From Dreams to Dazzle: Stage Designer Baz Halpin Brings Taylor Swift’s Visions to Life Onstage

From Dreams to Dazzle: Stage Designer Baz Halpin Brings Taylor Swift’s Visions to Life Onstage
Baz Halpin

Baz Halpin

Baz Halpin is an award-winning lighting and touring director who has worked with such artists P!nk, Katy Perry and Lady Antebellum, among others. He worked with Sift on the design of her “Speak Now” and “RED” world tours, and was happy to share his thoughts on how they work together.


“Taylor and I have great shorthand.  The process is very fluid and organic. It starts with a listening session where we sit down and listen to the new songs or new album. We generally toss around some rough ideas or concepts, which are really nothing more concrete than broad general notions. Then we begin to work on the tour set list to find the right flow to the show. After that, we start to break it down into themes, sections or acts. The set design follows and the whole tour starts to take on a real identity. Once we have our acts, set list and design in place, then we start to conceptualize the staging for each of the individual performances.  After that we hold auditions for dancers, go into months of rehearsal and turn all of the ideas into reality.

“The great thing about working with Taylor is that she is constantly creative. We keep rehearsals fluid so that if we want to add or change things, or if Taylor suddenly has a new idea, we can work it into the show. This continues throughout the tour, and it keeps the show alive and fresh. The production presentations are visual representations of the lyrical narrative of the songs.  So they are all Taylor’s original vision that comes to life through interpretation and collaboration.”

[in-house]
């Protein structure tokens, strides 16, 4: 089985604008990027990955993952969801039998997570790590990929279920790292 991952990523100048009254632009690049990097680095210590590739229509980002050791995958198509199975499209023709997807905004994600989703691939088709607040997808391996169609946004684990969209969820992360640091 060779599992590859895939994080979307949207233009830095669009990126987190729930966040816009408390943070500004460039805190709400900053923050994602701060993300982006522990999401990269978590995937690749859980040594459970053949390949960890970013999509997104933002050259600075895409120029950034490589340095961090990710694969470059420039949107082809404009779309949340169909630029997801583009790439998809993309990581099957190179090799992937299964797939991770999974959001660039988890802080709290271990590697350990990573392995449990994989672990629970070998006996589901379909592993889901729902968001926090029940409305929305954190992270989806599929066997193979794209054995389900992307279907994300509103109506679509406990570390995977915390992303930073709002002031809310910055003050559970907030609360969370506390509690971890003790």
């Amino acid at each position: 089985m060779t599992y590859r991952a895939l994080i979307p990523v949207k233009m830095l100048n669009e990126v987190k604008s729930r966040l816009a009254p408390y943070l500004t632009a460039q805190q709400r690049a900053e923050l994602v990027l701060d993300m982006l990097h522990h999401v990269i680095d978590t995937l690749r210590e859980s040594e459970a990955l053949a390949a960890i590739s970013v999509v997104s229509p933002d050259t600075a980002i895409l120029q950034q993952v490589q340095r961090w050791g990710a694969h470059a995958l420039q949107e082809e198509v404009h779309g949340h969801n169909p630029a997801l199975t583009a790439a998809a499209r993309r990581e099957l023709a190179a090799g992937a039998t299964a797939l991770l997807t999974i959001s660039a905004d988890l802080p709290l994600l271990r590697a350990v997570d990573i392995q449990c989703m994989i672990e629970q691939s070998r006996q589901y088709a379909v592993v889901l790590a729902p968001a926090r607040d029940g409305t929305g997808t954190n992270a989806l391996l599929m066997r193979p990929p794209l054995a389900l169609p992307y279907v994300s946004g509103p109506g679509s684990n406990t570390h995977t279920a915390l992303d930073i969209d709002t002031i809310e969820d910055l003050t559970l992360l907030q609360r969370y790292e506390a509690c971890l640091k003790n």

“It is a very theatrical show. The scenes vary, from an antique carousel which the band performs on for “Stay Stay Stay” and “Mean” to a haunted, stately home for “I Knew You Were Trouble,” a circus for “We Are Never Ever Getting Back Together,” an urban New York cityscape for “Holy Ground” and 1920’s Hollywood for “The Lucky One.”  In my mind, Taylor’s songs have always been complete stories, so we like to treat each song in its own world. We never try to brand the entire show in one world or one style because we like to have as much variety and explore as many different styles and interpretations as possible.”


“Taylor is an incredible live artist. Her presence onstage is so powerful that I don’t think we could overpower her with production. She is the puppeteer of the show, the conductor if you will, so really each of the production numbers is a visual telling of the story of the song, whether literal or interpretive. Taylor takes the audience on a storytelling journey with each song. The variety of the style of production reflects the many different types, elements and genres of musical influences within the show.”


“It isn’t hard to keep the sense of intimacy in the show. We obviously have moments where we have stripped-down sections or times when Taylor will move to the back of the arena to ensure everyone in the venue has a great view at one point or another. But I think the real sense of intimacy comes from Taylor’s innate ability to connect and be genuine. The room feels very small when Taylor is there, and there is a palpable sense of connection between the audience and Taylor. There are only a few artists in the world who can do that, and do it so naturally.”


“Taylor is an innovator, and I think that the theatrical elements come from her want to give her fans the most fun, exciting and full show possible. She is changing the game in terms of what is expected at a concert. I don’t know of another country artist that has a show like this. Taylor is fearless, and wants to try new things in her show. She has a lot of fun when she performs, and that translates to the audience.”